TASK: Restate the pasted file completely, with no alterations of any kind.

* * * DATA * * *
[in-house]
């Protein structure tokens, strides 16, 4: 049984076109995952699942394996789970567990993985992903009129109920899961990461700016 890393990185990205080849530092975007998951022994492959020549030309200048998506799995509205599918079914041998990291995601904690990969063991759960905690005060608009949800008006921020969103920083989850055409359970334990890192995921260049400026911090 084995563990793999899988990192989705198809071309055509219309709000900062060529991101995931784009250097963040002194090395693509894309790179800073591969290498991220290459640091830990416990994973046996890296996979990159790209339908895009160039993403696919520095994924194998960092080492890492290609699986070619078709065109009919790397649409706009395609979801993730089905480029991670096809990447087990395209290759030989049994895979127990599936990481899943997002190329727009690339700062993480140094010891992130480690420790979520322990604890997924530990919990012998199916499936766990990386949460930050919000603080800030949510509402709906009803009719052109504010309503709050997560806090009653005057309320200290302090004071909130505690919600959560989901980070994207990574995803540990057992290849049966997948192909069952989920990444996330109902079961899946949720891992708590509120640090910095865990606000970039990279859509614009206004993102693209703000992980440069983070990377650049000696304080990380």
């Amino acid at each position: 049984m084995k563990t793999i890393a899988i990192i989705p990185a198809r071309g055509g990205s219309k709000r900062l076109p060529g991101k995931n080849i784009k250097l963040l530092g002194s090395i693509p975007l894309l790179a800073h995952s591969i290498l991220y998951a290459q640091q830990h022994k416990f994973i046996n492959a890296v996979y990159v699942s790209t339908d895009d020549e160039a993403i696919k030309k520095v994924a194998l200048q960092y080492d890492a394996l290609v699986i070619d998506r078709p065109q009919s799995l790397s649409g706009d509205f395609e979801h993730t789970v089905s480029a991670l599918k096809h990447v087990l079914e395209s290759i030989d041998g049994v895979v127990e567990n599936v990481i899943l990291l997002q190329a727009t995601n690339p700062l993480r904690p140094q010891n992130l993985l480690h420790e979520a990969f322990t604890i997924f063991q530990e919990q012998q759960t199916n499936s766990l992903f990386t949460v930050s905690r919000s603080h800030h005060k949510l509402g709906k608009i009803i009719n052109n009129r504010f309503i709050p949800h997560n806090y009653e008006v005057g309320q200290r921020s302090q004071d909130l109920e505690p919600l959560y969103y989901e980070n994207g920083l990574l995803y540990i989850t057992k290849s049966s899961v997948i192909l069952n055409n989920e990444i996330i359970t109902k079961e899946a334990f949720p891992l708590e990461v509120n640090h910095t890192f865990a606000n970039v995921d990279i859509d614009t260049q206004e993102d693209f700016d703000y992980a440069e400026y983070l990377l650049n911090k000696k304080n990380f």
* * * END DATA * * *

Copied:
[in-house]
């Protein structure tokens, strides 16, 4: 049984076109995952699942394996789970567990993985992903009129109920899961990461700016 890393990185990205080849530092975007998951022994492959020549030309200048998506799995509205599918079914041998990291995601904690990969063991759960905690005060608009949800008006921020969103920083989850055409359970334990890192995921260049400026911090 084995563990793999899988990192989705198809071309055509219309709000900062060529991101995931784009250097963040002194090395693509894309790179800073591969290498991220290459640091830990416990994973046996890296996979990159790209339908895009160039993403696919520095994924194998960092080492890492290609699986070619078709065109009919790397649409706009395609979801993730089905480029991670096809990447087990395209290759030989049994895979127990599936990481899943997002190329727009690339700062993480140094010891992130480690420790979520322990604890997924530990919990012998199916499936766990990386949460930050919000603080800030949510509402709906009803009719052109504010309503709050997560806090009653005057309320200290302090004071909130505690919600959560989901980070994207990574995803540990057992290849049966997948192909069952989920990444996330109902079961899946949720891992708590509120640090910095865990606000970039990279859509614009206004993102693209703000992980440069983070990377650049000696304080990380």
């Amino acid at each position: 049984m084995k563990t793999i890393a899988i990192i989705p990185a198809r071309g055509g990205s219309k709000r900062l076109p060529g991101k995931n080849i784009k250097l963040l530092g002194s090395i693509p975007l894309l790179a800073h995952s591969i290498l991220y998951a290459q640091q830990h022994k416990f994973i046996n492959a890296v996979y990159v699942s790209t339908d895009d020549e160039a993403i696919k030309k520095v994924a194998l200048q960092y080492d890492a394996l290609v699986i070619d998506r078709p065109q009919s799995l790397s649409g706009d509205f395609e979801h993730t789970v089905s480029a991670l599918k096809h990447v087990l079914e395209s290759i030989d041998g049994v895979v127990e567990n599936v990481i899943l990291l997002q190329a727009t995601n690339p700062l993480r904690p140094q010891n992130l993985l480690h420790e979520a990969f322990t604890i997924f063991q530990e919990q012998q759960t199916n499936s766990l992903f990386t949460v930050s905690r919000s603080h800030h005060k949510l509402g709906k608009i009803i009719n052109n009129r504010f309503i709050p949800h997560n806090y009653e008006v005057g309320q200290r921020s302090q004071d909130l109920e505690p919600l959560y969103y989901e980070n994207g920083l990574l995803y540990i989850t057992k290849s049966s899961v997948i192909l069952n055409n989920e990444i996330i359970t109902k079961e899946a334990f949720p891992l708590e990461v509120n640090h910095t890192f865990a606000n970039v995921d990279i859509d614009t260049q206004e993102d693209f700016d703000y992980a440069e400026y983070l990377l650049n911090k000696k304080n990380f």